- If you have a generator, install carbon monoxide alarms in central locations on every level of your home and outside sleeping areas. This will provide early warning of accumulating carbon monoxide.
- Use flash lights in the dark, not candles
- If it looks like the power outage will continue beyond a day, prepare a cooler with ice for your freezer items.
- Turn off and unplug all unnecessary electrical equipment, including sensitive electronics
- Turn off or disconnect any appliances (like stoves)
- Leave a light turned on so you’ll know when the power comes back on
- If electrical power lines are down, don’t touch them. Keep your family and pets away. Call 911 to report hazardous conditions related to downed power lines.
- If you have to drive, watch out for trees and wires in the roadway. Do not drive across a downed power line. Treat all nonworking traffic lights as stop signs and proceed cautiously at intersections.
- Stay clear of all fallen tree limbs and electrical wires as well as anything they are touching—such as puddles and metal fences.
Portable Generator Safety
- NEVER run a generator indoors or in partly enclosed areas such as garages.
- ONLY use outdoors and far from windows, doors, vents, crawl spaces and in an area where adequate ventilation is available and will not accumulate deadly exhaust gas.
- Make sure there is a working carbon monoxide detector within the dwelling.
- Gasoline is extremely flammable and explosive.
- If tank is over-filled, fuel can overflow onto a hot engine and cause fire or explosion.
- Never add fuel while unit is running or hot. Allow generator and engine to cool entirely before adding fuel.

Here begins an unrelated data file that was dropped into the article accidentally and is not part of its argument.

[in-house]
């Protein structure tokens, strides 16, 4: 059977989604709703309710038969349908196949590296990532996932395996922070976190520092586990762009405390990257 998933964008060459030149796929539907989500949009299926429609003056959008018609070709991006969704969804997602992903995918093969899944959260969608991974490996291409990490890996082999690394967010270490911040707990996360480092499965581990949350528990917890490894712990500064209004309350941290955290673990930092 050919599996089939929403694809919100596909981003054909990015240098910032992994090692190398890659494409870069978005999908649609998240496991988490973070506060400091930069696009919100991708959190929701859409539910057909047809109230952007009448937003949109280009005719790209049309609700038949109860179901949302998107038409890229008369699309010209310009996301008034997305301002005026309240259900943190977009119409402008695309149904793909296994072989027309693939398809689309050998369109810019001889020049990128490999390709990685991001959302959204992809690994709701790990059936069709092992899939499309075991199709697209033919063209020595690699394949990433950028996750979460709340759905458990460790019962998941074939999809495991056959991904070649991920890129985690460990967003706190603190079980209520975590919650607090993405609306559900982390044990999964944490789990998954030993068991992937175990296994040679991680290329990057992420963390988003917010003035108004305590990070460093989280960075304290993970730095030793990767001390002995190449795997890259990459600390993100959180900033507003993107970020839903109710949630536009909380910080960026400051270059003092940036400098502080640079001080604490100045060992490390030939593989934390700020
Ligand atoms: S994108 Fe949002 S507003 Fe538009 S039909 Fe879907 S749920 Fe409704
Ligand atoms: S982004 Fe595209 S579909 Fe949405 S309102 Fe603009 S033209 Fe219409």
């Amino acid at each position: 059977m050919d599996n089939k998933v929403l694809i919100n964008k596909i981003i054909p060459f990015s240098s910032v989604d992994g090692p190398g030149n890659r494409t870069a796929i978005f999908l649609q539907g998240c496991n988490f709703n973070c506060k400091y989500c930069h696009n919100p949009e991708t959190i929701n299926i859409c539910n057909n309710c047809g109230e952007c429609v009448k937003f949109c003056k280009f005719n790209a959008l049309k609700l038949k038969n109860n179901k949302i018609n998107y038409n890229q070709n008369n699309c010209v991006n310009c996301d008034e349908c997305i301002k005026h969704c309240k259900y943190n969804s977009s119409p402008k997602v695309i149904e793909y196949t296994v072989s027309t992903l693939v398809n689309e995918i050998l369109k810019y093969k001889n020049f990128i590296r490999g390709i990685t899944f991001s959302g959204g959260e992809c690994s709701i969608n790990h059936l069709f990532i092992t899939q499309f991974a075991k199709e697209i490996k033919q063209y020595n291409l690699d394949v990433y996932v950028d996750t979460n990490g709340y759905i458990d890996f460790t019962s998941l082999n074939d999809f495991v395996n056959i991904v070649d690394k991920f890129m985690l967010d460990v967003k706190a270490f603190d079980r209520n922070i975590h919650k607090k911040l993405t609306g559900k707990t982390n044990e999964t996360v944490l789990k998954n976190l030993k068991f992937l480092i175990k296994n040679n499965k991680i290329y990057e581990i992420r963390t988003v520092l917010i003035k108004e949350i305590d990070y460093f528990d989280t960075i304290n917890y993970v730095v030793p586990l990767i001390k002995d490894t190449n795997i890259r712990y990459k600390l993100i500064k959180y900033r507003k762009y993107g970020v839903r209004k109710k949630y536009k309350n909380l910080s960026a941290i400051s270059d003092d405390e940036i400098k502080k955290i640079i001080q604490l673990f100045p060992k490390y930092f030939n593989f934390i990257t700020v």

- Do not smoke near fuel or generator.
Town of Brewster Smart 911 Emergency Notification
In an emergency, the quickest and most effective way to deliver information is often via telephone. The Town of Brewster uses a Smart 911 system to send out calls to residents. All publicly listed landlines are currently in the database. If you would like to add your cell phone and/or email address you can create a customized account to receive the information you want.
Sign up by visiting: https://www.smart911.com/smart911/ref/reg.action?pa=brewster or access it via the Brewster Police website and click on “Emergency Notification”.
After the Storm
- Listen to local, regional, and State authorities for information and special instructions.
- Do not return home until evacuation orders are lifted.
- Be careful during clean-up. Wear protective clothing and work with someone else.
- Do not touch electrical equipment if it is wet or if you are standing in water. If it is safe to do so, turn off electricity at the main breaker or fuse box to prevent electric shock.
- Avoid wading in flood water, which can contain dangerous debris. Underground or downed power lines can also electrically charge the water.
- Avoid downed power lines. Report dangerous conditions by calling 911
- Save phone calls for emergencies. Phone systems are often down or busy after a disaster. Use text messages or social media to communicate with family and friends.
- Make sure all food items have remained edible.
- Document any property damage with photographs. Contact your insurance company for assistance.